World Challenge



Our World Challenge trip to Zambia in Summer 2014 was a huge success.  Watch this space for news of the trip. 




It’s so difficult to sum up in a few words the entire account that the Sixth Form students from Archbishop Blanch SchoMalawi Trip 2010ol experienced during their month in Malawi during the summer holiday. After nearly 2 years of fund raising the departure day finally arrived - nothing could have prepared them completely….


The trip was physically, mentally and emotionally challenging. It opened the girls’ eyes and made them take a step back and re-assess what is actually important in life.


World Challenge assigned the students two projects; one being a ‘mini project’, which was carried out over 2 days. This was in the Ministry of Hope crisis Nursery in Lilongwe. The nursery is an orphanage for babies and toddlers that have been orphaned, quite often through HIV/AIDS.  The group played with the babies and helped feed them etc throughout the day. The students also donated a lot of goods to the nursery for which they were very grateful, including the group’s mosquito nets when they were leaving Africa.


The second and main project the Archbishop Blanch School students took part in was up in Luwawa. There they helped renovate a maternity unit and build a toilet block. This was hard work, girls helped with cement mixing, bricklaying, carpentry, ripping out and painting. It was a fantastic achievement to see the fruition of their hard work and the locals were very pleased.  The school name was added to the clinic sign and the toilet block.


They visited two local schools, one in Zomba and one in Luwawa. The children at the schools were very excited to receive visitors. In Zomba they sang and danced and the ABS girls gave an impromptu rendition of ‘Amazing Grace’ and got the children to join in the ‘Hokey Cokey’, which they found hilarious!  


The last part of the trip involved trekking for 3 days, wild camping each night, up and down mountains, through forests and across rivers, until they reached Kande beach. The trip leader, Jane Backstrom, said “We have never been so pleased to see a tarmac road! Our girls were commended by the expedition guides for being excellent throughout the treks. This trek was physically and mentally demanding, but the sense of personal achievement afterwards was tremendous”


World Challenge - Namibia 2008

The trip leader Anna Horan gives a full report of this exciting venture.......

After a lot of hard work raising £3200 each, nine Year 12 girls departed for Namibia. We stayed in the capital of Windhohekfor for one night and then departed in our truck for our acclimatisation phase. We first went to the Spitzkoppe, which is well known for its pinnacles, and had our first night of camping. We then travelled on to Brandberg Mountain, which is the highest mountain in Namibia. We started an early morning trek to see the famous Bushman cave paintings, which were still very clear due to their excellent preservation site. The last of our acclimatisation destinations was the best. We went to have a look at the natural rock formations at Twfelfontein (dwindling fountain) and stayed at a campsite where the locals sang and danced and taught us some of their songs. From here we travelled to Opuwo to see the famous Himba tribes - an unforgettable experience. We met the chief (who asked me to choose two of the girls to leave behind to be his fourth and fifth wives!) and the women of the tribe who showed us many of their day to day jobs and customs.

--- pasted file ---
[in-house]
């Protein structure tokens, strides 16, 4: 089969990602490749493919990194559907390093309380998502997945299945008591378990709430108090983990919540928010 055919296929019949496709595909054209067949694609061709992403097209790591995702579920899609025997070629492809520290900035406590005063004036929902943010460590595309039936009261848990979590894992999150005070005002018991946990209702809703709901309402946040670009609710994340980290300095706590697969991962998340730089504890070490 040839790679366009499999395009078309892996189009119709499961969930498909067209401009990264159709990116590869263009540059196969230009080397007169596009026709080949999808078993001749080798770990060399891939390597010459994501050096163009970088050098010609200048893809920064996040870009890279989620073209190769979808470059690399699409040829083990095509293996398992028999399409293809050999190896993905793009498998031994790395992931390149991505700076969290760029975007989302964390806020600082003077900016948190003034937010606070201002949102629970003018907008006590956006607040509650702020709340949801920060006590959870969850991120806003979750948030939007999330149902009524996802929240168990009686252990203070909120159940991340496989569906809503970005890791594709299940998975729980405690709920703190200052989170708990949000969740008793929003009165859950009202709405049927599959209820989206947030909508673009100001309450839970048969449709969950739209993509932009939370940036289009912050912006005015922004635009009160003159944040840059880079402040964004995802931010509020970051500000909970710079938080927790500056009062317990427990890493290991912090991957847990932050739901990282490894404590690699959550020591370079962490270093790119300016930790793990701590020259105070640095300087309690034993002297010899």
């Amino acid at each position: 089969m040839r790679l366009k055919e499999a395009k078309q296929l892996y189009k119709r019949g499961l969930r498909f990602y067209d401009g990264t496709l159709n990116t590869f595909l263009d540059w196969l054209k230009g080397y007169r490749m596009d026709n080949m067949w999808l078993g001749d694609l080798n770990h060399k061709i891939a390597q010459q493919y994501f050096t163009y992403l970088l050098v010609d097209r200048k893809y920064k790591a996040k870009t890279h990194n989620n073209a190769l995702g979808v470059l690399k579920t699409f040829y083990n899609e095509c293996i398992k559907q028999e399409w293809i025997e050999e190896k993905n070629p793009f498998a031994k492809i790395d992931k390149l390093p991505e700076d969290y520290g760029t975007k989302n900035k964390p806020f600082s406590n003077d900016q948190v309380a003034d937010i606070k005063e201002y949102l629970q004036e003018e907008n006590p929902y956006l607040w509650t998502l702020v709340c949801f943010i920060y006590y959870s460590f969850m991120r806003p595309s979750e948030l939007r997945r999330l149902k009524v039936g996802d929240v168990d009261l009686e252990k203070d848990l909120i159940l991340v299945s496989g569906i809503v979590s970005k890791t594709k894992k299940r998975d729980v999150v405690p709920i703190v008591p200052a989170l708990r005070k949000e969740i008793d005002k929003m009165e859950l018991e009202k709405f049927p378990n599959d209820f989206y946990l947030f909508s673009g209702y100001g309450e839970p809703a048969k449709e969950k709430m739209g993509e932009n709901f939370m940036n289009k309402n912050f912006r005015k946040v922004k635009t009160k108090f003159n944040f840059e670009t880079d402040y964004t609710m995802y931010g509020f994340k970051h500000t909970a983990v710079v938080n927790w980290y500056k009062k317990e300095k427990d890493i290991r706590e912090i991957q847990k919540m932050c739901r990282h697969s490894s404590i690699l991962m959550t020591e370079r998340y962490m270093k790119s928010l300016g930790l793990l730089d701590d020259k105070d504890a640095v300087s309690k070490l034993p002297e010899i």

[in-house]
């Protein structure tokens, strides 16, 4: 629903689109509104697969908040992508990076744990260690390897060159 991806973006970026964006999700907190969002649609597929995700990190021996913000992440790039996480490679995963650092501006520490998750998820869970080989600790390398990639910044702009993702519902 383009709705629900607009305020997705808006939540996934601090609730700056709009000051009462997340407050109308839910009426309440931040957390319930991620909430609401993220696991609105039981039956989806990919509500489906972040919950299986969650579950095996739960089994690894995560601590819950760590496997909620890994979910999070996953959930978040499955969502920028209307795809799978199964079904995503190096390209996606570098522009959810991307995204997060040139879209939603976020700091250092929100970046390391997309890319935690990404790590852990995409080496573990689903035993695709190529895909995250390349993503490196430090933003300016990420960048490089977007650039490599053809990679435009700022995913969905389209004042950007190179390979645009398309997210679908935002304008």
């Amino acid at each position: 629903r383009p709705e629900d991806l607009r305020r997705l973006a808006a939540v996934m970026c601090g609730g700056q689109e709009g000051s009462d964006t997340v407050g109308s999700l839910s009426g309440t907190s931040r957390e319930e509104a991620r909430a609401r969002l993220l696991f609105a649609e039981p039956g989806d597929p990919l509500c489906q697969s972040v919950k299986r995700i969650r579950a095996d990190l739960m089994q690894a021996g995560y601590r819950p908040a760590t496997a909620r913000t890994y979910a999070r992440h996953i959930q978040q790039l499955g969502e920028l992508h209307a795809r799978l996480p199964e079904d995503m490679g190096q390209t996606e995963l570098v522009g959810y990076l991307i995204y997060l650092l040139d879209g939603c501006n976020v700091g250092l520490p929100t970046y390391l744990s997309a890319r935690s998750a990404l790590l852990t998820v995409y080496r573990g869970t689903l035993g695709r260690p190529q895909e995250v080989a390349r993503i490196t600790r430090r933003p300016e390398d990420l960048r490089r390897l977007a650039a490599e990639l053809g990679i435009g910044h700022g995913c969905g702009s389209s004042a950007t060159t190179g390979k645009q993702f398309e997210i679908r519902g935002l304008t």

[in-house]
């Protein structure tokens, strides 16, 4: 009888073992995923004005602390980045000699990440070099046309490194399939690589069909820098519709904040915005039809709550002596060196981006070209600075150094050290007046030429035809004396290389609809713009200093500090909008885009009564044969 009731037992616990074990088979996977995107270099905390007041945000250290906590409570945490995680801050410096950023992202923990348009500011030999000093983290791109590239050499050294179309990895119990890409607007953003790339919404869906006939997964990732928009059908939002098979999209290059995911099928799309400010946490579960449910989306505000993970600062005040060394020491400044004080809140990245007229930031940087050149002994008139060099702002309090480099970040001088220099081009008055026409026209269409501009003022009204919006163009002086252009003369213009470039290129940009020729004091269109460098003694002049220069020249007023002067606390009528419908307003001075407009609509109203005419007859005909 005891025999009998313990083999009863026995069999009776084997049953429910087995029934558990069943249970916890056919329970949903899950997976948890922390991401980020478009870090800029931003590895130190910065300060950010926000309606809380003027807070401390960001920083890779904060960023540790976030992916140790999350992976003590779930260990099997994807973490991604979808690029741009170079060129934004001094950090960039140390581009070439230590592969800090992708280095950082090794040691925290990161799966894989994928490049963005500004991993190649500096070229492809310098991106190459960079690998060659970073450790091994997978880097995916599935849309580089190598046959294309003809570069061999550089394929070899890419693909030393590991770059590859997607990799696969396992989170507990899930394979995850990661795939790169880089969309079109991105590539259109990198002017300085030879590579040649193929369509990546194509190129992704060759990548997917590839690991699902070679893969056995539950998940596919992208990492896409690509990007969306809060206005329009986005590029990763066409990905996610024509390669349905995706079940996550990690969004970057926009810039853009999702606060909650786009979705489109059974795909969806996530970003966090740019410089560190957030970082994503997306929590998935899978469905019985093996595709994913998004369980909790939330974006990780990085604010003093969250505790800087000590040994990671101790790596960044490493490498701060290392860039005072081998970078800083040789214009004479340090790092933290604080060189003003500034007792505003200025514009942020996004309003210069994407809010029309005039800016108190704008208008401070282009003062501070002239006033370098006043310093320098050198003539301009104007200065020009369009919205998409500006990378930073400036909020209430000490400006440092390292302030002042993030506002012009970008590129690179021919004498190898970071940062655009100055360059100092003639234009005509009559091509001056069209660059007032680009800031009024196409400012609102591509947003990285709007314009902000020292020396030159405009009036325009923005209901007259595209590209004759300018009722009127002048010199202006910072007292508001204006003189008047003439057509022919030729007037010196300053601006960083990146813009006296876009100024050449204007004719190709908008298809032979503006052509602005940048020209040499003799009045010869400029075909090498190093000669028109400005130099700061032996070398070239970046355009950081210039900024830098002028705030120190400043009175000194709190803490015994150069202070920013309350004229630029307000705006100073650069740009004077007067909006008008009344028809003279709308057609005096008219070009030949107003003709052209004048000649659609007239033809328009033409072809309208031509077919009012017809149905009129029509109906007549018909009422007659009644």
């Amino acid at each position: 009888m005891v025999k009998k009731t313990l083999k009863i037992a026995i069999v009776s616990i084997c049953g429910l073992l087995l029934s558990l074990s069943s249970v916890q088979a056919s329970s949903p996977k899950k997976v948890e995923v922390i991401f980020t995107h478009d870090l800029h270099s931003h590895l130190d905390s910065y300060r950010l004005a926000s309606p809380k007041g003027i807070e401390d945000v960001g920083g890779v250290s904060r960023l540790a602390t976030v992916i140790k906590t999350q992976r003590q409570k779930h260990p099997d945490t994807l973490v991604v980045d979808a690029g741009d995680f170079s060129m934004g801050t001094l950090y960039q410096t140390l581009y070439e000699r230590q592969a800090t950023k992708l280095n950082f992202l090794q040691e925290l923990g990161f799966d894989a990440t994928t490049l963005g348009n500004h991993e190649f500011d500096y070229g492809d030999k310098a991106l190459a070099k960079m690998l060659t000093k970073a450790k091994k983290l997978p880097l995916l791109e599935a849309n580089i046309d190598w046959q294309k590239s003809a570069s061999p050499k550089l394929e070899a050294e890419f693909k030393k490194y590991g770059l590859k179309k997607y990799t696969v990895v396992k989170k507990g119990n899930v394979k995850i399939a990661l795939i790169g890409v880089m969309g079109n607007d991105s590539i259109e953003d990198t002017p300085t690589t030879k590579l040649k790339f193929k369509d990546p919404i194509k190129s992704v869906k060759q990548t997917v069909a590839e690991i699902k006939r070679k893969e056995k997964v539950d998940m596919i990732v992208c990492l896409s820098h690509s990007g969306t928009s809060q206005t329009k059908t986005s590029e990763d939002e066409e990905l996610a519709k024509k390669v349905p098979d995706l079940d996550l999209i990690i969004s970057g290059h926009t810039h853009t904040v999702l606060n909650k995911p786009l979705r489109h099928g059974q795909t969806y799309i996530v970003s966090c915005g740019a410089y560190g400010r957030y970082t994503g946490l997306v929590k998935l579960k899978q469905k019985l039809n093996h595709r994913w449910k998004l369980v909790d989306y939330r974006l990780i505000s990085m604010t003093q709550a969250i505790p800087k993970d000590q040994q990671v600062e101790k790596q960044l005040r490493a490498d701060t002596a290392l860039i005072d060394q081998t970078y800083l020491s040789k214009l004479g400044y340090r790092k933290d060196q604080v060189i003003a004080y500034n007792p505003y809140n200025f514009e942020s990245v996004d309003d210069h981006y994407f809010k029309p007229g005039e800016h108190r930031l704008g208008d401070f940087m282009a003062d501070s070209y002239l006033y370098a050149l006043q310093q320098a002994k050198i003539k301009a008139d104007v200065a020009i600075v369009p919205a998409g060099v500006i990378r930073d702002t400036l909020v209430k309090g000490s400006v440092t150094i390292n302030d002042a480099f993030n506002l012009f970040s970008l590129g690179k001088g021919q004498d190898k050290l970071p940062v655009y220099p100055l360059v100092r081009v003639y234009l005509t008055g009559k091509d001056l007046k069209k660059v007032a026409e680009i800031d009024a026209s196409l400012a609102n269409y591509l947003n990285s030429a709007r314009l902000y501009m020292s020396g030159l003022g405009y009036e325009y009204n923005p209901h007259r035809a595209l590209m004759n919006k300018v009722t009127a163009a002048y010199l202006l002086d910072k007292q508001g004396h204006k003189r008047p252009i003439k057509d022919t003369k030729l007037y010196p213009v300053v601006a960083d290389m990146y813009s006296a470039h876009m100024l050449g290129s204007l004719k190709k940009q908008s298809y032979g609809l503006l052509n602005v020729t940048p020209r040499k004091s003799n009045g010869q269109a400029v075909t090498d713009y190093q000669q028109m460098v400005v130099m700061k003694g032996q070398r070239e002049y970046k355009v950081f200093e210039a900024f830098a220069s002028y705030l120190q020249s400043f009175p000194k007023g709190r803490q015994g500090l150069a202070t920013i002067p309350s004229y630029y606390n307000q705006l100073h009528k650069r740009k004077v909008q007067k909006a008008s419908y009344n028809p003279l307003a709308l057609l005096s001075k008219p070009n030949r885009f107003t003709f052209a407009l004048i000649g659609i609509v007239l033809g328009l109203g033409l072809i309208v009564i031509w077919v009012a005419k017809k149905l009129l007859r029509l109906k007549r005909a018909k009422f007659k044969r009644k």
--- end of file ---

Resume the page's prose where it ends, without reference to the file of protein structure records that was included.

Acclimatisation phase complete, we travelled onto our project phase in the North of the country. Here we spent ten days transforming the three falling down rooms of the school into a brand new looking building, with new concrete floors and walls. We painted each of the rooms in a different theme and painted the school's name and mission statement, along with the Namibian emblem onto the front of the school. We also painted the world, Africa and Namibia on the back of the building, and some children on the side expressing their views on education and also Aids. Along with this we also helped to build new toilets, buy and erect football goals, and build a new fence. The project was a real eye opener and the community were fantastic. On the final day we gave the school the many gifts we had brought with us and they in turn gave us hand made bowls. We were sad to be leaving after our ten day stay.

Project over, we travelled to Waterberg Plateau for our main trek phase. This involved walking for around 6 hours a day and camping in outdoor huts. We also had a lot of time to ourselves to explore the area. The plateau had some stunning views as it is 150m above the rest of the surrounding area.

With all the hard work done, we had a rest and relaxation period before travelling to Swakopmund. Here we experienced sand dune boarding and then travelled onto Etosha National Park for a safari experience. This was my favourite part and we were lucky enough to see a variety of animals, including elephants, rhinos, lions, cheetahs, zebras and different types of antelope.

We spent our last two days back in the capital, where we explored the many craft markets and had a fabulous meal in the famous Joe's restaurant. An excellent way to end a most excellent trip!